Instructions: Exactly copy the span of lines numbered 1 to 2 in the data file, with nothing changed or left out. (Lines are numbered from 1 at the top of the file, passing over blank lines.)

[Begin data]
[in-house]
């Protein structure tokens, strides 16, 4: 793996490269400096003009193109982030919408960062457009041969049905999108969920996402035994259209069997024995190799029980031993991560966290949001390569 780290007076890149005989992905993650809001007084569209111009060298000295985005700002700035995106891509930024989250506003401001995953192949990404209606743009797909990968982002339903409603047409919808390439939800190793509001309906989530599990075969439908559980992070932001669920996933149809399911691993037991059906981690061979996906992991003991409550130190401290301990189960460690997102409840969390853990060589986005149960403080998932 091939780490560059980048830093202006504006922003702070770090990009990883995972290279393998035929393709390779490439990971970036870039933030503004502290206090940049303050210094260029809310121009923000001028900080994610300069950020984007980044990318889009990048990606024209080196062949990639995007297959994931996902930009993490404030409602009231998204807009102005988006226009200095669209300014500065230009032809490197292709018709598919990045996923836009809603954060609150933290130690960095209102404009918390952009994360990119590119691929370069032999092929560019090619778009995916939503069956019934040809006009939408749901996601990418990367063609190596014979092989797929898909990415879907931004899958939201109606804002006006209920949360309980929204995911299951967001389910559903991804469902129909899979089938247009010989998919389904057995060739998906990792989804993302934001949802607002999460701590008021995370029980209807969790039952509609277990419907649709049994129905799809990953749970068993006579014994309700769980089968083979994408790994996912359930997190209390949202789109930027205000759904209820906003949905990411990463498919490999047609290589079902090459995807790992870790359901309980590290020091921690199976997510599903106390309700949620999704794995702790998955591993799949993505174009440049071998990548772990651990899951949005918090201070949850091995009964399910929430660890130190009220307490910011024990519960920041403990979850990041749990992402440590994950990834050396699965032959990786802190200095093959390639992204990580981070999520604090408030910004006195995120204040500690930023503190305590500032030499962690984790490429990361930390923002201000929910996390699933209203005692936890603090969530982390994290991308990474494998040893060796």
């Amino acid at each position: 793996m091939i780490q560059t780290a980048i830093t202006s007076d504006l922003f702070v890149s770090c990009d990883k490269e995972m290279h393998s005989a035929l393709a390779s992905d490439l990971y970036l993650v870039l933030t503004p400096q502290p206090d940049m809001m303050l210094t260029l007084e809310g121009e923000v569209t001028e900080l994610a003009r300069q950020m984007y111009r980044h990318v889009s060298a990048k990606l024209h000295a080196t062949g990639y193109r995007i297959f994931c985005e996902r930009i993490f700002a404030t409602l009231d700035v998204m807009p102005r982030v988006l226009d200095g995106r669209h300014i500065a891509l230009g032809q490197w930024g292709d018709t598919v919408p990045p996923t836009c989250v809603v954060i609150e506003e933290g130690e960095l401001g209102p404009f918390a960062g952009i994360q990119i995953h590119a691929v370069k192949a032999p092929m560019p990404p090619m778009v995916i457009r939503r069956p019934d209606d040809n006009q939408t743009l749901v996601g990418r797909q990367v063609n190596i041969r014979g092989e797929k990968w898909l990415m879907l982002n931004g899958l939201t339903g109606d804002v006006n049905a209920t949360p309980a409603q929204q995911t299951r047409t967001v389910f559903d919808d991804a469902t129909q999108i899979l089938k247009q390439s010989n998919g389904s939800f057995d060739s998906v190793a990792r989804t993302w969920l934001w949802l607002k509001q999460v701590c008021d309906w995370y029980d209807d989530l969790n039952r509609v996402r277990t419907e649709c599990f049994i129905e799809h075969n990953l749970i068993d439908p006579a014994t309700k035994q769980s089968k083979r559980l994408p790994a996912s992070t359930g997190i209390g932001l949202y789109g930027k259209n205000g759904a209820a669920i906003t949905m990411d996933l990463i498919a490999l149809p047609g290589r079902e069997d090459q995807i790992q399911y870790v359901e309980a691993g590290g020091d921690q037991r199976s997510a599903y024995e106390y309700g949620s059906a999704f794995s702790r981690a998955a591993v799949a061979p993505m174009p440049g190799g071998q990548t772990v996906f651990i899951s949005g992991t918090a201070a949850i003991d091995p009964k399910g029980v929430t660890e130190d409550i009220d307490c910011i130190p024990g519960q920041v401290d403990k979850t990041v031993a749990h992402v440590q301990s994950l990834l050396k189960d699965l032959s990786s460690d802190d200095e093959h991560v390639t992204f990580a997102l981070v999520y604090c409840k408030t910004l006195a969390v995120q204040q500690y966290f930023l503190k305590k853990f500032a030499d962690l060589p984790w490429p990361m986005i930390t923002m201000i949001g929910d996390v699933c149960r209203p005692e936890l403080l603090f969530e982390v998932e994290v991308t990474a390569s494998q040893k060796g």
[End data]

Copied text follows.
[in-house]
């Protein structure tokens, strides 16, 4: 793996490269400096003009193109982030919408960062457009041969049905999108969920996402035994259209069997024995190799029980031993991560966290949001390569 780290007076890149005989992905993650809001007084569209111009060298000295985005700002700035995106891509930024989250506003401001995953192949990404209606743009797909990968982002339903409603047409919808390439939800190793509001309906989530599990075969439908559980992070932001669920996933149809399911691993037991059906981690061979996906992991003991409550130190401290301990189960460690997102409840969390853990060589986005149960403080998932 091939780490560059980048830093202006504006922003702070770090990009990883995972290279393998035929393709390779490439990971970036870039933030503004502290206090940049303050210094260029809310121009923000001028900080994610300069950020984007980044990318889009990048990606024209080196062949990639995007297959994931996902930009993490404030409602009231998204807009102005988006226009200095669209300014500065230009032809490197292709018709598919990045996923836009809603954060609150933290130690960095209102404009918390952009994360990119590119691929370069032999092929560019090619778009995916939503069956019934040809006009939408749901996601990418990367063609190596014979092989797929898909990415879907931004899958939201109606804002006006209920949360309980929204995911299951967001389910559903991804469902129909899979089938247009010989998919389904057995060739998906990792989804993302934001949802607002999460701590008021995370029980209807969790039952509609277990419907649709049994129905799809990953749970068993006579014994309700769980089968083979994408790994996912359930997190209390949202789109930027205000759904209820906003949905990411990463498919490999047609290589079902090459995807790992870790359901309980590290020091921690199976997510599903106390309700949620999704794995702790998955591993799949993505174009440049071998990548772990651990899951949005918090201070949850091995009964399910929430660890130190009220307490910011024990519960920041403990979850990041749990992402440590994950990834050396699965032959990786802190200095093959390639992204990580981070999520604090408030910004006195995120204040500690930023503190305590500032030499962690984790490429990361930390923002201000929910996390699933209203005692936890603090969530982390994290991308990474494998040893060796």